Virus lynchpins are distributing an Android Trojan under the guise of popular photo-sharing app Instagram. The fake version of the Instagram Android app is being distributed via unapproved sources, rather than official sites such as the Google Play Android marketplace. The rogue app has been published on a Russian website …
Android malware is becoming a bigger and bigger problem," said Graham Cluley, senior technology consultant at Sophos.
Only to idiots who download apps from random websites, rather than the easier route of one of the app markets available (Google, Amazon, getjar, etc).If Instagram wasn't free, then I could understand why some would want to download from a dodgy source, but a free app?
Lots of idiots
@MrWibble: "Only to idiots who download apps from random websites"
Which - unfortunately - is an apt description of the technical competence of a significant proportion of phone users. And hence it isn't a problem that can be ignored.
Re: Lots of idiots
They've got to be technically competent enough to allow installation of applications from outside the Play market (Android disables this by default, but it can be changed in the settings after agreeing to a popup that notifies you of the dangers associated with changing it).
Obviously if there's another way to install applications that works around this safety precaution, it's an Android issue that needs fixing.
Re: Lots of idiots
"They've got to be technically competent enough to allow installation of applications from outside the Play market "
Its even harder to do on an iPhone and I know of a few knuckle draggers who have managed it so they can install hacked versions of apps.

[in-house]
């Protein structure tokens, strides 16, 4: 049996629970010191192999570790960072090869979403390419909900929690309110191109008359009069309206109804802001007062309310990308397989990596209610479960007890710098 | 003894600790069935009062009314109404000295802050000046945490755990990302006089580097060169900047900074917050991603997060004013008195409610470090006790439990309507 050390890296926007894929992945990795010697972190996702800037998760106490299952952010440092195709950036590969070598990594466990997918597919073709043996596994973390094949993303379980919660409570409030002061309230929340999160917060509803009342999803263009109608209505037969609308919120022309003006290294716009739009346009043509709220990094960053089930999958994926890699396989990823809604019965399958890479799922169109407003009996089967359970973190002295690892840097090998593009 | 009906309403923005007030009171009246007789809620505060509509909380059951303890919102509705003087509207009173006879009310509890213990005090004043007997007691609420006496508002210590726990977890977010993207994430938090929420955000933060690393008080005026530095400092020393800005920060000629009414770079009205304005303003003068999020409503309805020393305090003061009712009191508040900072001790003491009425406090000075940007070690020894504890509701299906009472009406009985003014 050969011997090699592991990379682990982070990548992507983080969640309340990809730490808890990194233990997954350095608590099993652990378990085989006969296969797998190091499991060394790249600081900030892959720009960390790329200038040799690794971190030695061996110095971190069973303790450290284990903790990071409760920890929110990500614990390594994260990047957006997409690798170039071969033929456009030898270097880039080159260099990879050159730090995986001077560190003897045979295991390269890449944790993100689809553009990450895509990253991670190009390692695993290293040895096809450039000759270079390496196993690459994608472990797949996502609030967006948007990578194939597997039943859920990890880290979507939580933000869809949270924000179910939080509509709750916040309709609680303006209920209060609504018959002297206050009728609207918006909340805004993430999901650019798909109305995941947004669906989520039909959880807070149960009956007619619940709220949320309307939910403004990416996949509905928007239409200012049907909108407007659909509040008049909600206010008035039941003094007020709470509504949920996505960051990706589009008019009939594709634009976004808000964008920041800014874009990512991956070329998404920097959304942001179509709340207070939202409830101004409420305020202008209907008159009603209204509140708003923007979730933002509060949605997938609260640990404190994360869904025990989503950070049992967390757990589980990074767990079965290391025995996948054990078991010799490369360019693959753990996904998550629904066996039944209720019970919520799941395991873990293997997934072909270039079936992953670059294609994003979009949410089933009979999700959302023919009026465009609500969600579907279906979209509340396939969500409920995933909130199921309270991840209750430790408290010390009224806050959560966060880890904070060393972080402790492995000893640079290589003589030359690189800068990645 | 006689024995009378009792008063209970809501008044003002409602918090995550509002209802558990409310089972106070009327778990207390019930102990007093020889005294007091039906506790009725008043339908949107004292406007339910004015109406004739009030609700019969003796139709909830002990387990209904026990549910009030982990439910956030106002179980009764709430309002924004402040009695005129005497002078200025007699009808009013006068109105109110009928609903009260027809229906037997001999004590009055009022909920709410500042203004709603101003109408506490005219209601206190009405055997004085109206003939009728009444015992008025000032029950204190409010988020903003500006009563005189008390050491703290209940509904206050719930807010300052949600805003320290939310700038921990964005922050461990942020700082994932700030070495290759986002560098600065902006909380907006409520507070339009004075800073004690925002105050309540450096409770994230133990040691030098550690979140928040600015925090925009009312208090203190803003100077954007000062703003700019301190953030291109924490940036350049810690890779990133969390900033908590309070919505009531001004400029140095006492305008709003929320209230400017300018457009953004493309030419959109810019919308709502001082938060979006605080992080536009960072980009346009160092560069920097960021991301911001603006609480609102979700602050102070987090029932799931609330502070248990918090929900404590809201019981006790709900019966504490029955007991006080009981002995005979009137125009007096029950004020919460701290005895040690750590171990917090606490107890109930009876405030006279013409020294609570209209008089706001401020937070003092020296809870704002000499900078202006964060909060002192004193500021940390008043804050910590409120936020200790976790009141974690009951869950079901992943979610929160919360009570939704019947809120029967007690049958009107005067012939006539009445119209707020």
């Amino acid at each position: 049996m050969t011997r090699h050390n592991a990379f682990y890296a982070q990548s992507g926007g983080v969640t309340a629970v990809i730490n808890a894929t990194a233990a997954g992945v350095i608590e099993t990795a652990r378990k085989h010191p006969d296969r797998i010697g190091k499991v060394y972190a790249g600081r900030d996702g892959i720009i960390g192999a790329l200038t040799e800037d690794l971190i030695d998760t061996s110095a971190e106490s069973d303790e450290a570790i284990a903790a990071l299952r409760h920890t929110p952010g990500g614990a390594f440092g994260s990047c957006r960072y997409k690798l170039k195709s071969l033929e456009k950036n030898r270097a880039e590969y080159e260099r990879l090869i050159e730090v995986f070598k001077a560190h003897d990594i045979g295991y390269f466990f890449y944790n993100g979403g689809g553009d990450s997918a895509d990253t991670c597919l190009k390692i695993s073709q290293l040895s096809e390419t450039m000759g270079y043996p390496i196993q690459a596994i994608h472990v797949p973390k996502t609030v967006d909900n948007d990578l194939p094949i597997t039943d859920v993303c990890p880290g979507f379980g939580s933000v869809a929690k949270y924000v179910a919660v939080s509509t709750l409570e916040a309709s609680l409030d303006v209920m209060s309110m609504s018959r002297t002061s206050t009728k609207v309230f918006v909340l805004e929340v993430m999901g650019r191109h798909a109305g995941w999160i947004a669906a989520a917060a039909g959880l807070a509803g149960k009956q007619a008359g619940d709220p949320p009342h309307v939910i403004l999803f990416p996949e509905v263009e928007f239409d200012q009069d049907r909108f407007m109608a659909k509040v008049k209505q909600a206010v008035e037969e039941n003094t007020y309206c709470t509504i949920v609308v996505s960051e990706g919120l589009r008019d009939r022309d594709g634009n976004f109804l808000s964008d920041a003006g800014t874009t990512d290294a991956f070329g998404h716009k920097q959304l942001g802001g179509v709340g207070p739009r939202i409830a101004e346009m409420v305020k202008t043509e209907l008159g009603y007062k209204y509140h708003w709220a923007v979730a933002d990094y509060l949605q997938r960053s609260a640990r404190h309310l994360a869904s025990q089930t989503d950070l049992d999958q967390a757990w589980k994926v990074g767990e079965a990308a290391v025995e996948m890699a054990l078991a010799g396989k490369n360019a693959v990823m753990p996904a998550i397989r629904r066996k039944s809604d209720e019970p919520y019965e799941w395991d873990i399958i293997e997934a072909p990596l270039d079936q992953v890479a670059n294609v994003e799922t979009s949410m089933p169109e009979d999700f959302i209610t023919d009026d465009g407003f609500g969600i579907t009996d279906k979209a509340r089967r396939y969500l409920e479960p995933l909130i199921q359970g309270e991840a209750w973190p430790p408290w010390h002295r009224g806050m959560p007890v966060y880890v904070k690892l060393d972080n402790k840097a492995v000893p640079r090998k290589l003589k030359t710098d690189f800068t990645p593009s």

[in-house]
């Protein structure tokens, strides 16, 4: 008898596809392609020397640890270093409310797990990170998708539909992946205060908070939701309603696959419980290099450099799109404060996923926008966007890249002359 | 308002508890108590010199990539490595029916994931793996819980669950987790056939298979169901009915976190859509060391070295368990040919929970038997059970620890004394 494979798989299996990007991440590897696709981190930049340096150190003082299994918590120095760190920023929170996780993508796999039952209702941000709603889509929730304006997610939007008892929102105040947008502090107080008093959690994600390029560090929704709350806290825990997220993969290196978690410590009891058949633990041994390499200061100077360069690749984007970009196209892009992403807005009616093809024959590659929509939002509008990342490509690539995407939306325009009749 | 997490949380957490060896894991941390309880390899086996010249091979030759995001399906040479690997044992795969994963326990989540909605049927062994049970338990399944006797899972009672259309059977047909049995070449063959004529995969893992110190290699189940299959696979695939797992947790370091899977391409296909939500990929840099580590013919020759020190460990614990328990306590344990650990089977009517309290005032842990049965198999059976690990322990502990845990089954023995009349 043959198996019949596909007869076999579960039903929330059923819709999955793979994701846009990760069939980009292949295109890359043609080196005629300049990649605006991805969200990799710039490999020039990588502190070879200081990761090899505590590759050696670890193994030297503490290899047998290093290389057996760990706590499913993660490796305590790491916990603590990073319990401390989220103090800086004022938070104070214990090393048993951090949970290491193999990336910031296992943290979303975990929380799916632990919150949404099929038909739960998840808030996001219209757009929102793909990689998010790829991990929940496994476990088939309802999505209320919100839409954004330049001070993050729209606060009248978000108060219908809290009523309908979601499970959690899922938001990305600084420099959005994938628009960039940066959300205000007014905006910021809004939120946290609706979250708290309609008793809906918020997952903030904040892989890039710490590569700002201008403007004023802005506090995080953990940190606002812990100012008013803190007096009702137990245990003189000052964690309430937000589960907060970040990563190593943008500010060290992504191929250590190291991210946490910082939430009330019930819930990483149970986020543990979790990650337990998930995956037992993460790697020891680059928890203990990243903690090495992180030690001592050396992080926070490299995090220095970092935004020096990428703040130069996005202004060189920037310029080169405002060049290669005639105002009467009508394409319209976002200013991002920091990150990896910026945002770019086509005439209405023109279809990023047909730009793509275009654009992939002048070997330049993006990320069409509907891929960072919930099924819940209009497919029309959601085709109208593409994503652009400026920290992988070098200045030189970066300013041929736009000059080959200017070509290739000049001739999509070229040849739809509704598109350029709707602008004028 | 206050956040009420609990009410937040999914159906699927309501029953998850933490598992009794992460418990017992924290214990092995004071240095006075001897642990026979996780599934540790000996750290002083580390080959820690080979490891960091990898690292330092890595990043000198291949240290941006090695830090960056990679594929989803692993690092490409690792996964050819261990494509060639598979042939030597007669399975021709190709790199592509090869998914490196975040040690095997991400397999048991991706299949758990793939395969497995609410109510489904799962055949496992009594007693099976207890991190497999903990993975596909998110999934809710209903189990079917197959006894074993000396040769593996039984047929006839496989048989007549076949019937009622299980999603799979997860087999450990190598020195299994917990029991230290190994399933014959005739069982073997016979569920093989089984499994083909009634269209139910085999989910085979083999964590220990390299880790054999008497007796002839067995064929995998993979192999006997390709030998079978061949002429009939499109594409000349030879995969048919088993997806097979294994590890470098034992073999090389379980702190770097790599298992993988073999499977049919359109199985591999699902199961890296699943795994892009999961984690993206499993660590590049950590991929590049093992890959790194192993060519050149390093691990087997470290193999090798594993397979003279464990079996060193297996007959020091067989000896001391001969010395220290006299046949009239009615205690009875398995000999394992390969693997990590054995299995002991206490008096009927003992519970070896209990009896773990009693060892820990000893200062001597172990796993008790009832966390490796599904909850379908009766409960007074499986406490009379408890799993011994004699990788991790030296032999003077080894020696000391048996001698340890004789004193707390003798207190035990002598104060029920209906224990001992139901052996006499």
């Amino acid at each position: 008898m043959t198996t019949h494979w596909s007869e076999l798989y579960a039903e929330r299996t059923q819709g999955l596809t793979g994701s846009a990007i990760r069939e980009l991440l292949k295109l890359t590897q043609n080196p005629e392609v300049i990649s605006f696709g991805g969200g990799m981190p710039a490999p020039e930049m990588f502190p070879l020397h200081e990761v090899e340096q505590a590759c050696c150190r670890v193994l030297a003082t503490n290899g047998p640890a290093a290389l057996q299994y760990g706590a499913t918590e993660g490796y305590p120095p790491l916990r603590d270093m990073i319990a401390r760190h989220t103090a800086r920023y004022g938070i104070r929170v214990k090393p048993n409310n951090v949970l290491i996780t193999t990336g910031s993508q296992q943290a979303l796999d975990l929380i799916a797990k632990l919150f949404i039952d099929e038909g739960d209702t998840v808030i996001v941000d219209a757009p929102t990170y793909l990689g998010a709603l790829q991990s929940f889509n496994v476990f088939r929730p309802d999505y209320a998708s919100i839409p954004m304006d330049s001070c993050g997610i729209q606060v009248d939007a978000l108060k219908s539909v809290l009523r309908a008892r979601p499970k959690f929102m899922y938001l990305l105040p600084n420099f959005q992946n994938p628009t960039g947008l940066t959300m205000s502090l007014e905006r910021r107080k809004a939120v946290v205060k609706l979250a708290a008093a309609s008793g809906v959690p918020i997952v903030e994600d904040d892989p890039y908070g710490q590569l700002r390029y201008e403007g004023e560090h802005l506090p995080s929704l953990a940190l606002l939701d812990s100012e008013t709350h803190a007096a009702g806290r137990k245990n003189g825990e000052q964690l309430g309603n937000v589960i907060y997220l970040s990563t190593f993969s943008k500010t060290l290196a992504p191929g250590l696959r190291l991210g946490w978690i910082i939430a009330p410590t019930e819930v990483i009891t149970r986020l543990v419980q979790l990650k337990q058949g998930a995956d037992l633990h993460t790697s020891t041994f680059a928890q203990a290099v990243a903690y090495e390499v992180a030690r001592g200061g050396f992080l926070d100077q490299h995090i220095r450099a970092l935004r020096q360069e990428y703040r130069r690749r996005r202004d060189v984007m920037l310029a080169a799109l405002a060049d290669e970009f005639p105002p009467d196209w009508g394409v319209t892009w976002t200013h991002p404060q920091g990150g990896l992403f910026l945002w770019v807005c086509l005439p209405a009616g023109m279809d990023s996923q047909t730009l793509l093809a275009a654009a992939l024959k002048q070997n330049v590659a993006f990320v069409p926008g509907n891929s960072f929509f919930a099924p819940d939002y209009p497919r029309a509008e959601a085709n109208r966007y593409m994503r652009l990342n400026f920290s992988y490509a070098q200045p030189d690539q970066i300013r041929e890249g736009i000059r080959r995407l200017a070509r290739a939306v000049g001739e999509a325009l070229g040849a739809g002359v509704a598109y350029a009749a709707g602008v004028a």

The more popular a platform, the more likely it is to filled with nutters who will install anything on it.
If your not clued up enough to spot a fake app then you have no business installing apps from anywhere but authorised outlets, IE google play.
the other group of people that are gong to get stung are the freetards who have downloaded a pack of "full version" apps from demonoid or TPB listed torrents.
in fact the people that are likely to be caught out by stuff like this should in all honesty and I really am not trying to be facetious, they should be playing in apples walled garden on an iphone.
school teacher, because this sort of thing is a life lesson....
The only problem is that most people aren't as 'tech savvy' as El Regs wonderful readers are.
Joe public really aren't that informed. May be the 'walled garden' would be a better place for them and I think that's really what Google should do with an option somewhere in Android to turn on 'Advanced features' for the more technically minded users.
That wouldn't totally cure the problem, but would go a long way towards mitigating it. As would timely software updates that are basically a clean install of the OS.
Google doesn't appear to be that bothered though,. Despite their 'Bouncer' malware has crept into Google play as well.
The only other option would be an intelligence test when people go to buy a phone.
"Sorry kid - you're too thick, go use a phone box". I don't imagine that would be a popular move though!
Errm they do..
You can't get this malware, without first finding it, then downloading it, then getting this warning and accepting it...
If that's not security, I don't know what is.
What's NOT on, is how the media are portraying this, and how Sophos are destroying their credibility in the process.
FUD at it's most extreme is perhaps the only way to describe this.
why would someone get the app from an unofficial source when it is free? Some people deserve the bad things that happen to them due to their own stupidity.
Maybe Google should just completely prevent stupid users from downloading apps from unknown sources or from webpages, and perhaps put some sort of vetting process in place for applications before users can install them.
Some sort of "Walled Garden" should do it. Oh wait...
You mean like a setting option you have to select to install apps from places other than the Google market followed by a pop-up dialog where you are warned that doing this may make you phone more vulnerable to attack and that you agree that you are solely responsible for the consequences?
This is sort of my point. How much do they need to do to protect users from themselves? As the general (non-techie, non-T&C reading, click-anything) public start to use Android more and more, more of this stuff will appear, and the blame will be place at the ecosystem, because - god forbid - it's the users fault.